Eulogise and emulate Tutu to secure his legacy
The world bid farewell to one of the world’s most remarkable human beings on 1 January 2022. Arch-Bishop Desmond Tutu made an astonishing transformation from one of the most hated South Africans in the 1980s to an international icon upon his death. What could his transition mean for us? Globally, leaders and citizens have reacted passionately to his death by calling him the truth-teller, hope-raiser, and justice seeker. Predictably, a new generation has joined an older one to re-read and listen to hundreds of his quotes on a range of issues. Joining them, I was struck by his moral clarity on racial apartheid, wars in Darfur and Iraq, the climate crisis, Israeli oppression of Palestinians, death penalty abolition and his solidarity with LGBTIQ communities in their demand for same sex marriage. He also raised his voice against the Kenyan one-party state and the detention of political prisoners in the 1990s. At the invitation of the All-Africa Conference of Churches, he flew to Kenya to counsel Raila Odinga, Mwai Kibaki and other politicians in 2008. As flaring egos and interactable interests appeared to make peace impossible, it was him that gave the earliest signal that a coalition government might be the way out of post-election violence. Tutu was driven by an unshakable belief that all human beings are created to be free and fully self-expressed. No-one deserves the indignity of discrimination and the danger of abuse and violence. Further, all human beings have a responsibility to protect each other. He often unleashed his razor-sharp analysis with the most mischievous smile and infectious laughter. He consistently chastised the powerful yet left his focus clear that it was their behaviour, not them that was his target. With phrases like “I will not worship a homophobic God”, “faith without the work is meaningless” and “without forgiveness, there can be no fresh future”, we can be pardoned for reflecting too long on his thoughts. The fullest expression of Tutu’s legacy does not lie in what he did or said over the 90 years of his remarkable life. This would leave us with the shallowest of experiences. For his legacy to live on, we must emulate the life-example we now admire so much. Whether we are Maungu Inspector Job Oyagi who recently collected and then returned Sh450,000 to accident victims or the commanding officers who refused to de-escalate the violence leading to the shooting dead of Mukuru resident Samuel Okoth Otieno on Monday, we all have choices. Tutu skilfully navigated the darkest hours of apartheid South Africa. He rejected a teaching career under Bantu education. Countless times, he led street protests to face down the formidable Caspirr armoured vehicles and presided over mass funeral services for anti-apartheid activists. When majority rule arrived in 1994, Tutu continued his national crusade for equality and integrity, ordaining women and gay priests while castigating the ANC Government for rising corruption. Despite experiencing the very worst of the dehumanising effects of apartheid, Tutu deeply believed in forgiveness and redemption until the very end. While our choices matter, we are not our choices. Choices that cause a negative impact on others, can be reversed. We also can chastise those who assault, steal, or violate others while caring enough to believe that they too, can and must change. That our enemies can be our friends and as they do, we all win. There is power in this for us all as we say goodbye to 2021. Eulogised by the world, Archbishop Desmond Tutu will be laid to rest in the humblest of coffins. As we bid him goodbye for now, the most powerful lesson we can take from his life is we live in a moral universe. Despite all current evidence to the contrary, evil, injustice, oppression and lies does not have the last word. Each of us must keep pressing on until all are safe. Condolences Leah Tutu, the family, and the world. What a wonderful human being and an example you have set for us all. Hamba Kahle Askofu Mkuu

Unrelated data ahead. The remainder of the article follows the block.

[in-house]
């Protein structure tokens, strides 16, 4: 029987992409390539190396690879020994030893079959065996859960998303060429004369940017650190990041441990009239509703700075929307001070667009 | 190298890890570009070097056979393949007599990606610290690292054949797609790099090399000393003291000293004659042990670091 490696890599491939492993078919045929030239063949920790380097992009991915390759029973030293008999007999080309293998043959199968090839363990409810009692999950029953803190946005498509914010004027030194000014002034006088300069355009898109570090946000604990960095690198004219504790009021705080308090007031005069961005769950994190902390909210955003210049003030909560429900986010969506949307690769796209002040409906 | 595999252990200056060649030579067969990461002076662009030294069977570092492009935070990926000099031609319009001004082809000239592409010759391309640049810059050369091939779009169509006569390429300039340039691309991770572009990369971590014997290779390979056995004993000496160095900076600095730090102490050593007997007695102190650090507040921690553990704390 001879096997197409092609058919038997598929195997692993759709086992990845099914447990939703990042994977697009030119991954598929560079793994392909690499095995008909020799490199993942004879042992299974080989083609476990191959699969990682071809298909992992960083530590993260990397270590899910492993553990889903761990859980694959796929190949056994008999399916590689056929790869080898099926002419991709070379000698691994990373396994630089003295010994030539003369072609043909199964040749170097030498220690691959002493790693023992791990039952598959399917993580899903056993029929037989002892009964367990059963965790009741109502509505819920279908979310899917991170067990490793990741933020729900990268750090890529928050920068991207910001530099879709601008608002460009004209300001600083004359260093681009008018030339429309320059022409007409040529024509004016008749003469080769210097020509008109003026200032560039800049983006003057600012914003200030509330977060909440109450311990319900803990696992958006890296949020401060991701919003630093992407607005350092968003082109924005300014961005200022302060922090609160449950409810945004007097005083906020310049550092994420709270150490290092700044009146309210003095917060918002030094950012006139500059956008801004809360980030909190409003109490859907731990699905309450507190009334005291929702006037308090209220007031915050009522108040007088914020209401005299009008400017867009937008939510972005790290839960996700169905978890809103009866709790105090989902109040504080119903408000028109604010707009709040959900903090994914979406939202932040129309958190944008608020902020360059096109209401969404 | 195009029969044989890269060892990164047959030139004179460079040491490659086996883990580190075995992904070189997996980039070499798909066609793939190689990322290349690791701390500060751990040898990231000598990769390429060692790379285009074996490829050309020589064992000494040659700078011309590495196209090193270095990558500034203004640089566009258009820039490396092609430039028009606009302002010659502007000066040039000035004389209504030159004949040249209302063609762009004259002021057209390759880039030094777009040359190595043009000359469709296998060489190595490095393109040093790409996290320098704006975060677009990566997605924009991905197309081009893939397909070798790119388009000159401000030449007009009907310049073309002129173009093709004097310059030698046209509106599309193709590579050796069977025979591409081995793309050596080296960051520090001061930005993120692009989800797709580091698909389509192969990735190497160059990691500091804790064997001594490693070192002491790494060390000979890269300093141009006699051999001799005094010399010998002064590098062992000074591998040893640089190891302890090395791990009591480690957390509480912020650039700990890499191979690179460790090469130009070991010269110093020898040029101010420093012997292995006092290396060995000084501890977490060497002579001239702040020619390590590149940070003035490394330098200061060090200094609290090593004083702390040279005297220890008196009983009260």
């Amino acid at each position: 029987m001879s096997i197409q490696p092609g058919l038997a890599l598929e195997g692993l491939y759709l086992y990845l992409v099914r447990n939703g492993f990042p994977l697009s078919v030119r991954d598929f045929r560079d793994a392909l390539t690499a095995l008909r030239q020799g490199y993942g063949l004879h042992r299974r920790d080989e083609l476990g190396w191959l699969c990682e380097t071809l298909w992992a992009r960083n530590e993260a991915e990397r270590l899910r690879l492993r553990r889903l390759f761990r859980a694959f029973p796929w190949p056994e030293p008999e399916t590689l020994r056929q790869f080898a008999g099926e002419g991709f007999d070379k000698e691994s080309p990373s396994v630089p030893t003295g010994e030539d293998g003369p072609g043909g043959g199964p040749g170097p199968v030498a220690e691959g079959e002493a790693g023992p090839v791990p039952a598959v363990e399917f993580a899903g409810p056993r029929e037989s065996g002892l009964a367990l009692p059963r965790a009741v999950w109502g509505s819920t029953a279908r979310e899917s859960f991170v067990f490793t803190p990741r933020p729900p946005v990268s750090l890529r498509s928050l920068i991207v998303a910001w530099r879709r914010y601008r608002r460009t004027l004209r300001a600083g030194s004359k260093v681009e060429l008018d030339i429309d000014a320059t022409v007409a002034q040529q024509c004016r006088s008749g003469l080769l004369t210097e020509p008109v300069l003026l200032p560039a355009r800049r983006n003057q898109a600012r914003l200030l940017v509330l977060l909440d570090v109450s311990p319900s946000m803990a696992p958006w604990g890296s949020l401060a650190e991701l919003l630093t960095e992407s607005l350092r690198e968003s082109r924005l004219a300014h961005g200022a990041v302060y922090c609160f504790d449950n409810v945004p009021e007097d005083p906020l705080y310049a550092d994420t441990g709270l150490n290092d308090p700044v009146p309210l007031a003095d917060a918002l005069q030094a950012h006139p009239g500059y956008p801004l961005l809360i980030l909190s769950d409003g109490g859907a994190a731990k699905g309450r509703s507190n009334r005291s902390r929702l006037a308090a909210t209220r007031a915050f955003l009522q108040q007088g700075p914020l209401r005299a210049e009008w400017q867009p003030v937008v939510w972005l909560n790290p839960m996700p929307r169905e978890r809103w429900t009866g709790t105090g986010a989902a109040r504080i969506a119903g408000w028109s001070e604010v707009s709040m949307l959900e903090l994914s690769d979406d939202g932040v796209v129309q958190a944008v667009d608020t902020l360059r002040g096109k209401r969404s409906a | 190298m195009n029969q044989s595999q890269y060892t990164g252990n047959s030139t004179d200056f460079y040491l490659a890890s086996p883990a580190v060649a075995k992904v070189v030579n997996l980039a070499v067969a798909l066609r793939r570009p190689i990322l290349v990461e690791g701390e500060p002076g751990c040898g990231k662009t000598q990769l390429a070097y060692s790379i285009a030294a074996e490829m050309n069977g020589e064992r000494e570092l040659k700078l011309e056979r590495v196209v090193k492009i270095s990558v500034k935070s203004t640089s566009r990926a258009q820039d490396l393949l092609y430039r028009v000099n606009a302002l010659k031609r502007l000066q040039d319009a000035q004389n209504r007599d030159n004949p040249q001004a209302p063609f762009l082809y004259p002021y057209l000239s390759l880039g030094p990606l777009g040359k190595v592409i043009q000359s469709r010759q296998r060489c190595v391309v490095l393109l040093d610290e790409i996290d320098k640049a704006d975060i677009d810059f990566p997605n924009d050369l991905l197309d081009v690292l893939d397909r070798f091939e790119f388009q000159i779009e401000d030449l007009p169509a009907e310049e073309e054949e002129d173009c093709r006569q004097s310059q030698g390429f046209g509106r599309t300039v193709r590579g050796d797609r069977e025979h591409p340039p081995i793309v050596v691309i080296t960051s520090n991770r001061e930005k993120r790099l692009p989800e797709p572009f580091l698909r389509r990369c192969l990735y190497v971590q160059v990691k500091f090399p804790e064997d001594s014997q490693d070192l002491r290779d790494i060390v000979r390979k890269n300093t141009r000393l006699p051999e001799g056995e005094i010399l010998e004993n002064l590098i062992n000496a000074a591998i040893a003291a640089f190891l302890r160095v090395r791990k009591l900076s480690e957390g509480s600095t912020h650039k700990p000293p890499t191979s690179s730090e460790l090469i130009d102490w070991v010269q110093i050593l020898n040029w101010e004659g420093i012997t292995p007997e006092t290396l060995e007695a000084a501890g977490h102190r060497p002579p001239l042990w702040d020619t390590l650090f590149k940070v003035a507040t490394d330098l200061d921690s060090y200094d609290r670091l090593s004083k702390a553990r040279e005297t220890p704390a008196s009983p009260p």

This opinion was also published in Saturday Standard, 1 January 2022.